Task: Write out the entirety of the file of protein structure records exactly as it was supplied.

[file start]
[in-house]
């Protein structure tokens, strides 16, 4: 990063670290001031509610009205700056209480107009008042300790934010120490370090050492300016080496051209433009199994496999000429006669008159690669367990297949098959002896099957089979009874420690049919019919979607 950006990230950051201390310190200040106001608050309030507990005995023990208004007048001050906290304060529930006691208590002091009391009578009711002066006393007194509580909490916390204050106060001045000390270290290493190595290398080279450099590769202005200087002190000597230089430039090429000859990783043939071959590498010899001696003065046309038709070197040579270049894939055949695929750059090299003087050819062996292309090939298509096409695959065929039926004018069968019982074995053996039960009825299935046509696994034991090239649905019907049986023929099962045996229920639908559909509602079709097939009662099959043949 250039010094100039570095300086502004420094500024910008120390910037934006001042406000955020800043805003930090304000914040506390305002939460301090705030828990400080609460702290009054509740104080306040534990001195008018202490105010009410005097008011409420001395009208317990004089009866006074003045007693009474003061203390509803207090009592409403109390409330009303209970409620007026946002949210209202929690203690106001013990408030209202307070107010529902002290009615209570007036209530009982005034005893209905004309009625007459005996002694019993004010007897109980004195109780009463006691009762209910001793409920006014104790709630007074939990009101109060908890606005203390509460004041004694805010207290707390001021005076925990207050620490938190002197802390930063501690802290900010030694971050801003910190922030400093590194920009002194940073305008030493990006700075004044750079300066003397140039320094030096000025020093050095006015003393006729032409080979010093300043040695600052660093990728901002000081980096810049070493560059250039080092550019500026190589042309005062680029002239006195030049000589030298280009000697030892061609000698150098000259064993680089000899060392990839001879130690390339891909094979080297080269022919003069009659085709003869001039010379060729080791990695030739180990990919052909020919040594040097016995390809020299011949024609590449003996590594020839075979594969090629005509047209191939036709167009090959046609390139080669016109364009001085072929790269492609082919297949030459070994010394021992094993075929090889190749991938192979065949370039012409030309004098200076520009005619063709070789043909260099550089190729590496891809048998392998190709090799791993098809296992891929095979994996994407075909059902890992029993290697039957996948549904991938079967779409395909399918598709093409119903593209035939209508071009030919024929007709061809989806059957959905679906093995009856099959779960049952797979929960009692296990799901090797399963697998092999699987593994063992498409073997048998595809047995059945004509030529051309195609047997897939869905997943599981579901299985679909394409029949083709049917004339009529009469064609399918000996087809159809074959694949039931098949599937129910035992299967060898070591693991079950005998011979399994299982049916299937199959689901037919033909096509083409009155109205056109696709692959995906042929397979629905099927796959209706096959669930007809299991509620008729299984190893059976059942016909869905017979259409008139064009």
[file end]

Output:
[in-house]
């Protein structure tokens, strides 16, 4: 990063670290001031509610009205700056209480107009008042300790934010120490370090050492300016080496051209433009199994496999000429006669008159690669367990297949098959002896099957089979009874420690049919019919979607 950006990230950051201390310190200040106001608050309030507990005995023990208004007048001050906290304060529930006691208590002091009391009578009711002066006393007194509580909490916390204050106060001045000390270290290493190595290398080279450099590769202005200087002190000597230089430039090429000859990783043939071959590498010899001696003065046309038709070197040579270049894939055949695929750059090299003087050819062996292309090939298509096409695959065929039926004018069968019982074995053996039960009825299935046509696994034991090239649905019907049986023929099962045996229920639908559909509602079709097939009662099959043949 250039010094100039570095300086502004420094500024910008120390910037934006001042406000955020800043805003930090304000914040506390305002939460301090705030828990400080609460702290009054509740104080306040534990001195008018202490105010009410005097008011409420001395009208317990004089009866006074003045007693009474003061203390509803207090009592409403109390409330009303209970409620007026946002949210209202929690203690106001013990408030209202307070107010529902002290009615209570007036209530009982005034005893209905004309009625007459005996002694019993004010007897109980004195109780009463006691009762209910001793409920006014104790709630007074939990009101109060908890606005203390509460004041004694805010207290707390001021005076925990207050620490938190002197802390930063501690802290900010030694971050801003910190922030400093590194920009002194940073305008030493990006700075004044750079300066003397140039320094030096000025020093050095006015003393006729032409080979010093300043040695600052660093990728901002000081980096810049070493560059250039080092550019500026190589042309005062680029002239006195030049000589030298280009000697030892061609000698150098000259064993680089000899060392990839001879130690390339891909094979080297080269022919003069009659085709003869001039010379060729080791990695030739180990990919052909020919040594040097016995390809020299011949024609590449003996590594020839075979594969090629005509047209191939036709167009090959046609390139080669016109364009001085072929790269492609082919297949030459070994010394021992094993075929090889190749991938192979065949370039012409030309004098200076520009005619063709070789043909260099550089190729590496891809048998392998190709090799791993098809296992891929095979994996994407075909059902890992029993290697039957996948549904991938079967779409395909399918598709093409119903593209035939209508071009030919024929007709061809989806059957959905679906093995009856099959779960049952797979929960009692296990799901090797399963697998092999699987593994063992498409073997048998595809047995059945004509030529051309195609047997897939869905997943599981579901299985679909394409029949083709049917004339009529009469064609399918000996087809159809074959694949039931098949599937129910035992299967060898070591693991079950005998011979399994299982049916299937199959689901037919033909096509083409009155109205056109696709692959995906042929397979629905099927796959209706096959669930007809299991509620008729299984190893059976059942016909869905017979259409008139064009």